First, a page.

Photo submitted/Paulding County Economic Development Office Pictured is Kyle Harris at a signing event hosted by the Paulding County Economic Development Office. Harris signed on to work at J&J Ag, Grover Hill, as a welder and started immediately upon graduation.

PAULDING – Kyle Harris recently walked across the stage and received his diploma from Paulding High School. Prior to graduating Harris was signed on at J&J Ag in Grover Hill as a welder. While some high school graduates sign on to colleges to play their favorite sport, other, like Harris leave high school ready for a career.

Harris’ path to welding is unique to the county. This year was the first year that college-level welding courses were offered at Paulding High School. This opportunity was created by the collaborative effort of Ohio Means Jobs Office of Defiance and Paulding County, Paulding High School, Paulding High School FFA, Northwest State Community College and the Paulding County Economic Development Office. This pilot program was launched at the beginning of the second semester.

Harris had minimal experience welding prior to this with just a few short lessons while in an agricultural class. Harris stated, “I knew there wouldn’t be an issue finding a job,” and that was a motivating factor for him to take the course. He also knew that welders earned a descent wage.

J&J Ag was one of the employers that were invited to his welding class to observe the students. Harris stated that he submitted a resume and application to one of their representatives. Harris said, “about approximately a month later I received a call for a job offer.” His first day was the day after graduation.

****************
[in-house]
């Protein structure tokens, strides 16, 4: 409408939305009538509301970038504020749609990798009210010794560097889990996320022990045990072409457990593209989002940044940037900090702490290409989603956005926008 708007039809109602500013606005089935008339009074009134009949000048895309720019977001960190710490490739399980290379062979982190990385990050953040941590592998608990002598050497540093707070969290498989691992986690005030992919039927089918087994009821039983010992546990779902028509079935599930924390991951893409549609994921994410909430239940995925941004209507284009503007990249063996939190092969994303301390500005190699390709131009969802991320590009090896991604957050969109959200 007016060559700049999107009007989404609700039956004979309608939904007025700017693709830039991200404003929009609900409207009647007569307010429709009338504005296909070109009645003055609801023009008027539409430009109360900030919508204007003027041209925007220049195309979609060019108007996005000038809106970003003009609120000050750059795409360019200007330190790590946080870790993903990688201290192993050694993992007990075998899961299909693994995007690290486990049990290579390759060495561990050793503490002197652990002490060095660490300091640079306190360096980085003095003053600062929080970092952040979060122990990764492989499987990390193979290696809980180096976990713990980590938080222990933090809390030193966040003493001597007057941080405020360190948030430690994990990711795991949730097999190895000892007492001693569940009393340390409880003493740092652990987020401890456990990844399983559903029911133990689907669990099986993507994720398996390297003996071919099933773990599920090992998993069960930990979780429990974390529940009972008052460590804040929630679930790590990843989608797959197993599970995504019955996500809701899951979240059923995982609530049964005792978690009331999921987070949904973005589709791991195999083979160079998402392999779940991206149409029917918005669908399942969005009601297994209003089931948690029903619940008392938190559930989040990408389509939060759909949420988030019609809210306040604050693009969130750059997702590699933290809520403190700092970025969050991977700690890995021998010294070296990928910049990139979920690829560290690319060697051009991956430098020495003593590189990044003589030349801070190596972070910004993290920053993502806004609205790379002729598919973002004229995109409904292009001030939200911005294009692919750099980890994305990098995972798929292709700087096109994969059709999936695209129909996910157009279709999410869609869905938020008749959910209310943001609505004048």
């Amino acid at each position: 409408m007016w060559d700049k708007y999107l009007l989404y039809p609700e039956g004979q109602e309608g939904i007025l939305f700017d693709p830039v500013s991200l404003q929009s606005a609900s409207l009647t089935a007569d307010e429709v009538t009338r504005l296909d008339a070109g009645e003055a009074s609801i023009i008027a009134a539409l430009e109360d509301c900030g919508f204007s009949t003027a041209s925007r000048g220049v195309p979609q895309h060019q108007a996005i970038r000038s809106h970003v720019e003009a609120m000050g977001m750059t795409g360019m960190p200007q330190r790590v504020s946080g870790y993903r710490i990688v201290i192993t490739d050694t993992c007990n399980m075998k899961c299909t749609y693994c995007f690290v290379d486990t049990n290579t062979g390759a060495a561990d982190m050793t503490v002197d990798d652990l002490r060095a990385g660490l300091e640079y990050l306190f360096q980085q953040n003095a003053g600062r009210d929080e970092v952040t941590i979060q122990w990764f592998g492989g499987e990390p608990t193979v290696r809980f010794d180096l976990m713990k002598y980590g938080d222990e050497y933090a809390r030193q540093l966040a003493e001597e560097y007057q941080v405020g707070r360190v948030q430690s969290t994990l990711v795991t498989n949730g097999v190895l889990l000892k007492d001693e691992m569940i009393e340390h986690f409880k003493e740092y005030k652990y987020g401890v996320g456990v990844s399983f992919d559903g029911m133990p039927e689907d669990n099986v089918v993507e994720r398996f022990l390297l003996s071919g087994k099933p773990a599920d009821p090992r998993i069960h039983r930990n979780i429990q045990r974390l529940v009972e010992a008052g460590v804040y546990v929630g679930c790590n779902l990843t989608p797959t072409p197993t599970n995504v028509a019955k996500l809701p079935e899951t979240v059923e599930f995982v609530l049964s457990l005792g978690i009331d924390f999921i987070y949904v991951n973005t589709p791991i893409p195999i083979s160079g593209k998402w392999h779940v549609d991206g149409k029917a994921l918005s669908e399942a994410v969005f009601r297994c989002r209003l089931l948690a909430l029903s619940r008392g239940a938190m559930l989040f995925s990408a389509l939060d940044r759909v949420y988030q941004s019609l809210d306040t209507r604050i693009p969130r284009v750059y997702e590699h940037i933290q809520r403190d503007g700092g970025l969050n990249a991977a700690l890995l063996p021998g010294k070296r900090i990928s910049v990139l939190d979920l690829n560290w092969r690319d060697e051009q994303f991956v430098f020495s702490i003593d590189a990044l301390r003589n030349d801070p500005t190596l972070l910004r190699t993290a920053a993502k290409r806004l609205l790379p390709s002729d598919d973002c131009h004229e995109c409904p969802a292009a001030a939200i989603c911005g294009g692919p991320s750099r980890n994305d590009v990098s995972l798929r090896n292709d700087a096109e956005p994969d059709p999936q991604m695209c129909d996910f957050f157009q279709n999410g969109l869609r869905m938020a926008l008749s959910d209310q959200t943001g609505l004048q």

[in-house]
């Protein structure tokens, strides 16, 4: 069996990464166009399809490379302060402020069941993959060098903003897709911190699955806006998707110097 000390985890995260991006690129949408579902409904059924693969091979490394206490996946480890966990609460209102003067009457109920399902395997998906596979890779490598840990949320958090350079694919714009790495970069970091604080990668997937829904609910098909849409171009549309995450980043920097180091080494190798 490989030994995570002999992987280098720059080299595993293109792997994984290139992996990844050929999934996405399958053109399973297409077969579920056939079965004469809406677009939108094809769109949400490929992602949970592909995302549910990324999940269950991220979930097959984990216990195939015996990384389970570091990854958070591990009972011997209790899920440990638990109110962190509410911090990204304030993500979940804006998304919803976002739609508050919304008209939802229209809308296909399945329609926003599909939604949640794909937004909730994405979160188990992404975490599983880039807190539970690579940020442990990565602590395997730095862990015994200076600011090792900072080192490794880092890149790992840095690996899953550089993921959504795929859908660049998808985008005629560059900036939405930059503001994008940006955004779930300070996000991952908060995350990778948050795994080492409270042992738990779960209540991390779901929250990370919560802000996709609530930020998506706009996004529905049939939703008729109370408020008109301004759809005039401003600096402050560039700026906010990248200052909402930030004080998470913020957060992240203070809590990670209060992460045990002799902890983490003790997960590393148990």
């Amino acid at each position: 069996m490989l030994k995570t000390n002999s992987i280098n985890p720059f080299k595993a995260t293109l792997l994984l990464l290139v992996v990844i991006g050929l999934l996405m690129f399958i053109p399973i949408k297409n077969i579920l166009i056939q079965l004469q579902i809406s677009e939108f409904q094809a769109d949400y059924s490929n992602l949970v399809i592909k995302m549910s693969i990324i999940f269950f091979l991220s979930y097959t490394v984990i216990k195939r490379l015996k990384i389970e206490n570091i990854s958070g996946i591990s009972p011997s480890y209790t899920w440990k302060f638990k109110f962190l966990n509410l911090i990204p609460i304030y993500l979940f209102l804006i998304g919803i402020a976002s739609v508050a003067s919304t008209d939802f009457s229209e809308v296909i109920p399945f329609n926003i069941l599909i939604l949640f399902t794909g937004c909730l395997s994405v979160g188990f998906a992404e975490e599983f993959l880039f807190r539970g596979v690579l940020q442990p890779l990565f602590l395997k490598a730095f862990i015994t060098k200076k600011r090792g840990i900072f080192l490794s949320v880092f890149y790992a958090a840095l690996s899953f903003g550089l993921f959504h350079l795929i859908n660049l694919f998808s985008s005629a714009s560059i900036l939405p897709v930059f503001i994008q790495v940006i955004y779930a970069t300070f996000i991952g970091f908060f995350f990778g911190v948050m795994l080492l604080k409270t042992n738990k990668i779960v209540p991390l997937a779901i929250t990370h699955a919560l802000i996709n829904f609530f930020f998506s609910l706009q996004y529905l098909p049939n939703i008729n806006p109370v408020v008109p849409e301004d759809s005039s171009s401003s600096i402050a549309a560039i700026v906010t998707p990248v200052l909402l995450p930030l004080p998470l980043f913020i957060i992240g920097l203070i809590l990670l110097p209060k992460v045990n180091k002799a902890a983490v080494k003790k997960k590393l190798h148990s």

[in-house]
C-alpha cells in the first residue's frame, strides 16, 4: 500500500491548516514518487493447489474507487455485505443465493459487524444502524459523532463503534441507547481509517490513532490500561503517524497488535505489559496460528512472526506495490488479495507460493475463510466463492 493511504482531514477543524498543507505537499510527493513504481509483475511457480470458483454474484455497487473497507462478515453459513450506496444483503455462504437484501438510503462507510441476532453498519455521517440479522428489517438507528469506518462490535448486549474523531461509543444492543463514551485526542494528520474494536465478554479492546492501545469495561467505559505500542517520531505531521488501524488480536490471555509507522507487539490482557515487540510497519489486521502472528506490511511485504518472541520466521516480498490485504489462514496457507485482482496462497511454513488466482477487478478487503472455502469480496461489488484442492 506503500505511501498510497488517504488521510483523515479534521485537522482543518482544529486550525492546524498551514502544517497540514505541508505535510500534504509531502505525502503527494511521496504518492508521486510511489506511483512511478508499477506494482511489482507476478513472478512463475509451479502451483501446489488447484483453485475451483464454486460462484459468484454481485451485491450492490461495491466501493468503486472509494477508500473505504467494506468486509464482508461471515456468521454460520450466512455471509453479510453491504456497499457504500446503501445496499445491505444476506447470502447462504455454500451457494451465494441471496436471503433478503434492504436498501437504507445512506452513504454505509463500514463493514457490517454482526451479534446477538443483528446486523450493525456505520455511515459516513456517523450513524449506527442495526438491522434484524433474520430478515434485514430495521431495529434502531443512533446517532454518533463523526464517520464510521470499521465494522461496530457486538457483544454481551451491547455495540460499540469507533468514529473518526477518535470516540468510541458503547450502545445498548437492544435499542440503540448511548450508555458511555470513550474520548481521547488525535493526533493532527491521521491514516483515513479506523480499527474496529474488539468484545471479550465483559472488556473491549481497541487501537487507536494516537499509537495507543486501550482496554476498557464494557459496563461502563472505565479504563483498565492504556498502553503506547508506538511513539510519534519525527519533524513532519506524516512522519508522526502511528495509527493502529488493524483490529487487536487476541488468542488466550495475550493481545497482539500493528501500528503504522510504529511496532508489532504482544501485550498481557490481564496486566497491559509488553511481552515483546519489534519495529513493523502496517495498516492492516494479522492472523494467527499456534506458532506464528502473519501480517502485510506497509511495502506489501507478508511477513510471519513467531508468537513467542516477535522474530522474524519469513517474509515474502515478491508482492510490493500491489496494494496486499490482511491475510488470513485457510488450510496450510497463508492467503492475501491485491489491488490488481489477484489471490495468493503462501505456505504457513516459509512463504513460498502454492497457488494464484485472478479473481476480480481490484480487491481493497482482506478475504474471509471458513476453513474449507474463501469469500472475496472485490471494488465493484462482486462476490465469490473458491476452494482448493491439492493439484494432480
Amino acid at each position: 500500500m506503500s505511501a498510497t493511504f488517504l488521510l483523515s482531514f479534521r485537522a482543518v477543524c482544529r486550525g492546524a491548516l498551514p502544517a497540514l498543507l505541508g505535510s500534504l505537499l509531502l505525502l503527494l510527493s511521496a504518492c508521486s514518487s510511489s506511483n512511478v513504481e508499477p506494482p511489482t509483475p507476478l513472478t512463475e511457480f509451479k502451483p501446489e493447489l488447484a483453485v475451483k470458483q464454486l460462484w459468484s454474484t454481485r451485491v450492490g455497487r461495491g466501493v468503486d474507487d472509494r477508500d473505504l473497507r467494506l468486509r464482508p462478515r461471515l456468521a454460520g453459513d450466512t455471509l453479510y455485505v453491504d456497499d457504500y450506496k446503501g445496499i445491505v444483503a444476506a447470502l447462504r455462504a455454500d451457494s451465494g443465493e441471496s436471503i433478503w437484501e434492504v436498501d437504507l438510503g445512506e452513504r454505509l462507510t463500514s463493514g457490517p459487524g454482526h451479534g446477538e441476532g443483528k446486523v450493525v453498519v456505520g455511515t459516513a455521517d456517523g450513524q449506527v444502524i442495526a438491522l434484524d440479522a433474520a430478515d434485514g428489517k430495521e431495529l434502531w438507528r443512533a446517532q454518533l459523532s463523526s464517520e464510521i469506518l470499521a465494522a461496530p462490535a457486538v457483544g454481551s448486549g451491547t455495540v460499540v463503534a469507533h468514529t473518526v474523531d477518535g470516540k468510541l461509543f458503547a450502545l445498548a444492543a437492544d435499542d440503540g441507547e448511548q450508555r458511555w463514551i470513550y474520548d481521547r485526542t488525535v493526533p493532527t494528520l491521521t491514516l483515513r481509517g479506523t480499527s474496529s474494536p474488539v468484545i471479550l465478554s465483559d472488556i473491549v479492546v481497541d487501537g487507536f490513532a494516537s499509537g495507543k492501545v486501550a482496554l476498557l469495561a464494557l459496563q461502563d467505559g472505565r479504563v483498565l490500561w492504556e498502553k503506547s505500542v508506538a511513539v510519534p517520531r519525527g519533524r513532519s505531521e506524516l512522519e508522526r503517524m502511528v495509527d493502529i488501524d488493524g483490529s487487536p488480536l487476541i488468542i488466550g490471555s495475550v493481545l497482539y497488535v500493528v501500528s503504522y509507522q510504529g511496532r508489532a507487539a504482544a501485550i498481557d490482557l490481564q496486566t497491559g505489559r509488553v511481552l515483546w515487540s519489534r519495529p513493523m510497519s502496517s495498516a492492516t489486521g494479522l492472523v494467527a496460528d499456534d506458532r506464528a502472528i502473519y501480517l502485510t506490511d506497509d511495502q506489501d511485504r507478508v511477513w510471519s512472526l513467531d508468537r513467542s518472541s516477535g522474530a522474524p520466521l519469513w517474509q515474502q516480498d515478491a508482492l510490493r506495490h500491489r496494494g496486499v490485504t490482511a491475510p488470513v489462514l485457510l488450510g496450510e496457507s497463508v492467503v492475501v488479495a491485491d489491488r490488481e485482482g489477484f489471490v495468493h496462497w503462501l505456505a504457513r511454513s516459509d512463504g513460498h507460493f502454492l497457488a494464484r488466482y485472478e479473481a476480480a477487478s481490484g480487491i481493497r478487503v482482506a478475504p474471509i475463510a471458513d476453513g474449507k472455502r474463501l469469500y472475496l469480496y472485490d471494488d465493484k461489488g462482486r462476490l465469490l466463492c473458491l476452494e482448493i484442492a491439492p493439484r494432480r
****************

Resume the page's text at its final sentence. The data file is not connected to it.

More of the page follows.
He stated, “I felt almost at home,” during his first week at work. He stated that everyone at work was helpful, showed him around and answered any questions he had.

So far, his experience is, “great. Doing my work [in school] paid off - showing up everyday.”

He states, “[I] plan to stay for a good while and get some good experience.”

Harris’ experience appealed to Lieutenant Governor Husted and it is the perfect example of how his, “Free college? Yes, in Ohio” initiative works.

Husted interviewed Harris via Zoom recently. The focus of the interview was to discuss the ability to earn college credits without paying tuition.

Husted stated, “the cost of college can cost zero dollars if you follow and use the right tools.” He stated that his initiative is blossoming throughout the state. “Schools see the demands that their communities need and are creating partnerships.” He stated that through these collaborative efforts between high schools, trade schools, colleges and other organizations, such as Ohio Means Jobs, the needs of the community are being met.

Harris’ situation offers different avenues. He has the opportunity to stay at J&J Ag and work or he could choose to further his education and earn a degree while working as a welder through an apprenticeship program.

“You can do both - a career path or a college path - one or the other doesn’t have be chosen - [they can] go right along with one another.” Husted commented.

Bringing programs, such as the one at Paulding High School, into high schools only opens the door for more opportunities for students. Students are no longer restricted to two options - traditional class setting or career centers.

During Harris’ interview with Husted, Harris mentioned repeatedly that he knew he “wasn’t a book kid,” giving him, as well as other classmates the opportunity to find their niche not only allows for them to grow but also to navigate their next chapter of life with guidance and support.

Giving students guidance and opportunities as they walk out of their high school doors and into adult life only sets them up to be more capable of successfully transitioning into adulthood.

It is evident that Paulding High School, combined with the collaborative efforts of the above mentioned organizations, that they are getting it right and will continue to send capable adults into the world.